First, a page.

It’s mostly for talking
This is where the parallel between Hearthstone and physical Third Places gets interestingly complicated: according to Oldenburg, the primary form of interaction at the Third Place is conversation. Other things can also be happening – like playing a board game, for instance – but mainly the people there will be talking to each other. Now, in Hearthstone, it is possible to communicate with the person you’re playing against, but what you can say is extremely limited. There are six “emotes” that a player can select, which are all slightly different depending on which hero you’ve chosen. The other player will hear whatever you say out of these choices, unless they “squelch” the other player’s emotes, which prevents them from appearing.
The enforced limits on what you’re able to communicate to your opponent in the game is a way to prevent the kind of harassment, profanity, general hate speech and other such nonsense that plagues games like WoW where you can say basically whatever you want in chat, and which turns a lot of more sensitive players off the whole idea of interacting with online communities at all. There’s a reason that “never read the comments” is such good advice.
But despite the fact that the capacity for conversation is extremely constrained, which might seem to make Hearthstone ineligible for true Third Place status, you can actually portray a lot of nuance even with only six phrases at your disposal. For instance, you can take the initiative to greet your opponent at the beginning of a match, or you can wait and see if your opponent greets you first. If you are greeted, you can choose whether or not to return the greeting. All of these options affect the tone of the game – whether it’s friendly or more confrontational, etc. If you strike a particularly devastating hit, you can apologize – and your opponent can accept your sentiment with his or her thanks, can riposte with a threat, or can ignore you altogether. Or if your opponent doesn’t say sorry, you can still say thanks – with sarcasm palpably dripping down the screen. When you’re down to one hit point and the end of the match is nigh, you can resign yourself to oblivion with an affable, “Well played,” which your opponent may return – or not. You can also swear an empty “I will destroy you!” as you, instead, are destroyed.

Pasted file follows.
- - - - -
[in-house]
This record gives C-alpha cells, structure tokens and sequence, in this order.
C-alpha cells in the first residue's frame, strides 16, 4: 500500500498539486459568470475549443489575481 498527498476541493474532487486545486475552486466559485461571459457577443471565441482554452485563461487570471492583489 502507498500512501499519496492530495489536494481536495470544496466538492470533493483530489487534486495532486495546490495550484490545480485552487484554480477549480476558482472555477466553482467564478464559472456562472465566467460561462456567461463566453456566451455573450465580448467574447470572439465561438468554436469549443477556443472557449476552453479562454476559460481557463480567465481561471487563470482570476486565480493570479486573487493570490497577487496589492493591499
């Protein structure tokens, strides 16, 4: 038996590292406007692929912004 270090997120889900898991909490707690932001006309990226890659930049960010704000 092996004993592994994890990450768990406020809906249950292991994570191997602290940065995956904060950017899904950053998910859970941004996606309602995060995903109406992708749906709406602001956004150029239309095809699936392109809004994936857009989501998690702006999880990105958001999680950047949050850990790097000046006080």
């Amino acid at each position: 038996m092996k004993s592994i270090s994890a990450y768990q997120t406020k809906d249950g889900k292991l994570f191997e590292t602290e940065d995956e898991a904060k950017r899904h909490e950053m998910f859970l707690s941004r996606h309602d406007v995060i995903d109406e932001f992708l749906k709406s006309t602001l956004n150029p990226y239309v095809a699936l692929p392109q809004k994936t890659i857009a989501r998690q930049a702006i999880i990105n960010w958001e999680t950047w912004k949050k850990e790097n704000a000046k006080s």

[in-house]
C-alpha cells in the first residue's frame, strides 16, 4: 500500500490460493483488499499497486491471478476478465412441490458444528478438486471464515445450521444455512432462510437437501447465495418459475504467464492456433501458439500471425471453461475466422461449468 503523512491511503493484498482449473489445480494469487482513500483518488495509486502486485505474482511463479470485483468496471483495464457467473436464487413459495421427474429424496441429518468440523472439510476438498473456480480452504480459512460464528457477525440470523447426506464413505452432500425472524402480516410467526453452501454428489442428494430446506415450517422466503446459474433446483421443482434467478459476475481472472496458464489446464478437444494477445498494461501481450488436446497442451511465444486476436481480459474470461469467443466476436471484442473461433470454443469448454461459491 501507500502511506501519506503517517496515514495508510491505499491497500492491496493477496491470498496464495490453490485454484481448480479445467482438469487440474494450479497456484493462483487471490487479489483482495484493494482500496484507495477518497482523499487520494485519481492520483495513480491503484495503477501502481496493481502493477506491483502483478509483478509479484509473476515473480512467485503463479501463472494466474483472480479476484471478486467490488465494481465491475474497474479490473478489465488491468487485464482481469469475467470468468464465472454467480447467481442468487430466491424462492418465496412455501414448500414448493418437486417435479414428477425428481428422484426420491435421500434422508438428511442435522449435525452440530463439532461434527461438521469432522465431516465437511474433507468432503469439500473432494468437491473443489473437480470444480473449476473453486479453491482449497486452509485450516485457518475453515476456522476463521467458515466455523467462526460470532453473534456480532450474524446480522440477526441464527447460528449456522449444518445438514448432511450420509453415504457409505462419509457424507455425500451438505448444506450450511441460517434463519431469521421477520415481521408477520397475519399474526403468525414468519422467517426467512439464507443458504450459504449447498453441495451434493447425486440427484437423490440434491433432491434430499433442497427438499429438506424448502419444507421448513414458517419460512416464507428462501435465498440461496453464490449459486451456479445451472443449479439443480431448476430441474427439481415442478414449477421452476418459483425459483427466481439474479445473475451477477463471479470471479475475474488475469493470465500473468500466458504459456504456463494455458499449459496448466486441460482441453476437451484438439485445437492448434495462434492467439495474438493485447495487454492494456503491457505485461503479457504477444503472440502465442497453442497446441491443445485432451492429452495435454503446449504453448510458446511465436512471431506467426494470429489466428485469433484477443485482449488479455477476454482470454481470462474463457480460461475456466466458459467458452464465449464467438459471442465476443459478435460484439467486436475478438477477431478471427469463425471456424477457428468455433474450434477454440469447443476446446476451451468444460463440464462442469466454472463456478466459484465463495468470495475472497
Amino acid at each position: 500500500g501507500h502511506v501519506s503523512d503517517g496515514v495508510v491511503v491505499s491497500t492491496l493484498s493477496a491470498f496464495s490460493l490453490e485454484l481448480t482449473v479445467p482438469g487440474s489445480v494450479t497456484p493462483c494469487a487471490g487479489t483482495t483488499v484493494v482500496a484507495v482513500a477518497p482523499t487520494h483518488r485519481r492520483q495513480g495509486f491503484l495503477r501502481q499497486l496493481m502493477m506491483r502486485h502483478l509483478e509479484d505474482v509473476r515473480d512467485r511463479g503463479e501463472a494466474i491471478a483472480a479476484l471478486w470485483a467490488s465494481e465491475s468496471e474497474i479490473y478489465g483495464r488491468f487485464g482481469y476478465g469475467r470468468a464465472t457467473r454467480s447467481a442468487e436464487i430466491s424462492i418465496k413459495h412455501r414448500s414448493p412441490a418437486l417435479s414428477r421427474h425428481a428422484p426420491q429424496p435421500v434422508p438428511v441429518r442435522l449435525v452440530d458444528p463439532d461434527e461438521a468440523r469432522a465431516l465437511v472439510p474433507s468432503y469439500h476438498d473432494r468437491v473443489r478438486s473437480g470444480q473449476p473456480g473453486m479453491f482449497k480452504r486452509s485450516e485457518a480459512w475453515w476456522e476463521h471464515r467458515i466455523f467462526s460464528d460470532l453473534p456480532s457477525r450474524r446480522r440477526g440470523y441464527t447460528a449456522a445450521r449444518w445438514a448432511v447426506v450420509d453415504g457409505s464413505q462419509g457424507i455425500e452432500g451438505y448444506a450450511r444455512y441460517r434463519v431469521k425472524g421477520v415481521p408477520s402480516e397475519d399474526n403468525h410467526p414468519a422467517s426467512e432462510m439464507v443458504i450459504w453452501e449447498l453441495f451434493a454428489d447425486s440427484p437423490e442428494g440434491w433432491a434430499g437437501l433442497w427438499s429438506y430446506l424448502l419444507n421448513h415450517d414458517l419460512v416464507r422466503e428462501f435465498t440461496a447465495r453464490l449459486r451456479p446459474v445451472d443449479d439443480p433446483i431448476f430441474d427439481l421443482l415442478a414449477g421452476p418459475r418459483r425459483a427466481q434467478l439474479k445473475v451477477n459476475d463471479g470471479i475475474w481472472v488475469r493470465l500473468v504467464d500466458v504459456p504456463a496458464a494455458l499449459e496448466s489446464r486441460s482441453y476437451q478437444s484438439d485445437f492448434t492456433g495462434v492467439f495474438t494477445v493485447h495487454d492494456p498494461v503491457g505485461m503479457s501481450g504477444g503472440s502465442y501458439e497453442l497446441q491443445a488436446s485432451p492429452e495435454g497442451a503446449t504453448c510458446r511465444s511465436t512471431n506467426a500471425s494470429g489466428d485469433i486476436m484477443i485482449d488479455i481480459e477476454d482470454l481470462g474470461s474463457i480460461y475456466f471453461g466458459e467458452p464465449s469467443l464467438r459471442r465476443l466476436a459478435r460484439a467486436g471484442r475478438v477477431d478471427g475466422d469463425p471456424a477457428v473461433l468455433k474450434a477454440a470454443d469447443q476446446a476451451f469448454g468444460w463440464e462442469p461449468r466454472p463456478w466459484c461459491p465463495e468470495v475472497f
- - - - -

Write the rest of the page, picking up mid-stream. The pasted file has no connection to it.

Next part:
All in all, there is a much broader level of expression possible in Hearthstone than you might think, despite the built-in restrictions. So while “conversation” as such isn’t really possible, communication certainly can and does occur.
A home away from home
The Third Place isn’t home, but it’s like home in a few important ways. You feel that you belong there. You want to be there, and its other patrons want you there too. Going there is something you look forward to, something that feels refreshing and rewarding. It’s pleasant, intimate, and warm – like sitting with a friend by the hearth.
Love this article. Interestingly you brought up both the challenge of communication and the spectre of world of Warcraft. I agree that the limited communication available in the game, although a credit to the game, definitely challenge the “third space” argument.
Interestingly, there is another method of communication available in Hearthstone, via messsages and chat with your friends list. So, although you can’t necessarily “converse” with your opponent, you are afforded the ability to converse with anyone on your Blizzard Friends list, which encompasses all of Blizzard’s Battle.net games (most notably, WoW).
For many gamers, if WoW wasn’t a third space, it was close, the presence of a “guild” and the guild chat that came with it. It’s not an uncommon experience that friendships and relationships were formed out of this space. (And it’s probably true that other similar Blizzard games likely fostered friendships as well). Point being, you can tap in to this environment of friends, and converse with them in that manner.
To follow the metaphor of the pub, it’s that you would converse with people whom you are familiar, or friends with, but merely nod, smile at or give other subtle communications to strangers. The only piece of disorientation is that you’re sitting across the “table” from the stranger and your friends could be “physically” located in an entirely different “space.” (This is complicated and weird.)
One thing worth noting, however, is that those interactions are limited to one on one, there is no “group” conversation in hearthstone. Still, it’s an area for explanation.
It’s pretty sad to see people worshipping a game that is extremely limited and dull. It’s a reskin of MTG with the dumbing down mechanics that has become standardized in the current gaming industry much like WoW. It’s a shame that a game so bad gets so many rewards. The game reviews and critics are becoming more and more like movie reviews and critics where they throw tons of meaningless titles and awards on games to try and make it sell more. This is nonsense and needs to stop. Sadly the only way it’s gonna stop is when the industry crashes and so it should if we are ever to get any decent games anymore.